The IMF Executive Board decided on Wednesday to successfully complete the 8th review of the current standby precautionary arrangement with Serbia.

The National Bank of Serbia (NBS) announced this, noting that during the arrangement that will expire on February 22, 2018, Serbia did not use the available funds.

In its meeting the Executive Board assessed that Serbia has made significant progress under the agreed economic program, the NBS announced in a statement.

Market confidence has improved, investment and growth are stronger. The IMF applauded the improvement of labour market conditions, inflation moving close to the target midpoint, accelerated public debt decrease and strong external position of the country. Significant progress has also been recorded in the structural reform agenda, but it was also pointed out that deeper institutional reforms in this area are required to secure sustainable economic growth.

As regards fiscal policy, it has been emphasized that significant fiscal adjustment has placed public debt on a downward trajectory and that the 2018 Law on Budget provided space for capital investment and for some further employment-friendly tax reductions. Continuation of reforms will improve public administration and contribute to the more efficient delivery of public services.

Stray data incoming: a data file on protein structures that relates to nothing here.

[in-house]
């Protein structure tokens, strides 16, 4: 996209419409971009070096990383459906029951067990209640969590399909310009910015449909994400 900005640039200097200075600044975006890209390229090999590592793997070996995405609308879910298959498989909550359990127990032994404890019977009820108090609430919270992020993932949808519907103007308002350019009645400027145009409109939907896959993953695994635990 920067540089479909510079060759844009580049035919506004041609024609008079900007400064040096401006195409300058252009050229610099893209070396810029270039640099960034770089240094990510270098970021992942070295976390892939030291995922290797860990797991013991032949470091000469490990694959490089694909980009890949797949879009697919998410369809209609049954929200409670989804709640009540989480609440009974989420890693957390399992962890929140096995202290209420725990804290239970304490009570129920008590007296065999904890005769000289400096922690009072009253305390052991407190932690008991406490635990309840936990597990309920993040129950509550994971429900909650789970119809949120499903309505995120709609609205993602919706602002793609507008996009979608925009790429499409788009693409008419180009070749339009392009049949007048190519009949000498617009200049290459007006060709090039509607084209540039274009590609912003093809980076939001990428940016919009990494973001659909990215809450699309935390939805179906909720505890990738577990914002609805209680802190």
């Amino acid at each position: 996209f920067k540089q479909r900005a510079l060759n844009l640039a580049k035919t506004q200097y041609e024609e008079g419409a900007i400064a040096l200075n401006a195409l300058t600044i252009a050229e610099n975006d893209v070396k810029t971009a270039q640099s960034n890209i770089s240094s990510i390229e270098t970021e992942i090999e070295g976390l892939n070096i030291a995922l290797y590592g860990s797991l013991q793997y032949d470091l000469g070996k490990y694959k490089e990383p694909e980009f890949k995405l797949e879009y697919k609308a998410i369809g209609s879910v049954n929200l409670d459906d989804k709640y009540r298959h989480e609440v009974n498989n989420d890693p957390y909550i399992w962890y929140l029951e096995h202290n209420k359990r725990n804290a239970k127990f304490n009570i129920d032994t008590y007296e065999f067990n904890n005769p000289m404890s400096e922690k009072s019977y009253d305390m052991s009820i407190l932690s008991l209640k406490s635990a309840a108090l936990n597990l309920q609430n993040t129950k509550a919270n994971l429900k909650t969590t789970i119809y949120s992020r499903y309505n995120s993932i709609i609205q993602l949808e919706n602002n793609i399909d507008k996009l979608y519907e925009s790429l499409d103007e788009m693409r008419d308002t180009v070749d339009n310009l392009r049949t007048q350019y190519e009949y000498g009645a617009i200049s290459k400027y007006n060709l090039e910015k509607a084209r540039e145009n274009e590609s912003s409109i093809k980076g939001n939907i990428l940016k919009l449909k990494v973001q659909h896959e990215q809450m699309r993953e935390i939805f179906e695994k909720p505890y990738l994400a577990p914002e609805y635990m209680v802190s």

The IMF assessed that monetary policy has succeeded in keeping inflation under firm control and is supporting the economic recovery. Qualifying the approach to monetary policy as appropriate in light of domestic and external uncertainties, the IMF welcomed the exchange rate flexibility demonstrated recently, with appreciation reflecting Serbia’s improved macroeconomic fundamentals and market conditions.

Financial sector reforms have strengthened the banking sector, and put it in a much better position to support the economy. The IMF commended very good results of NPL Strategy implementation, stressing the need to continue these efforts.

The significant progress with structural reforms has strengthened Serbia’s growth potential, reduced fiscal risks and brought about job creation. The IMF suggests that substantial work remains to be done in regard to the remaining state-owned enterprises in order to improve their governance and management, investment and administrative capacity. It has been noted that Serbia’s business environment has improved in conditions of both macroeconomic stability and a better regulatory environment. Tax reform continuation is suggested as well as addressing the uncertainty in the judicial system in order to further spur business activity.

The IMF Executive Board concluded that the approaching completion of the program will mark a successful macroeconomic adjustment and a significant strengthening of Serbia’s economic capacity as a result of the agreed economic agenda implementation.

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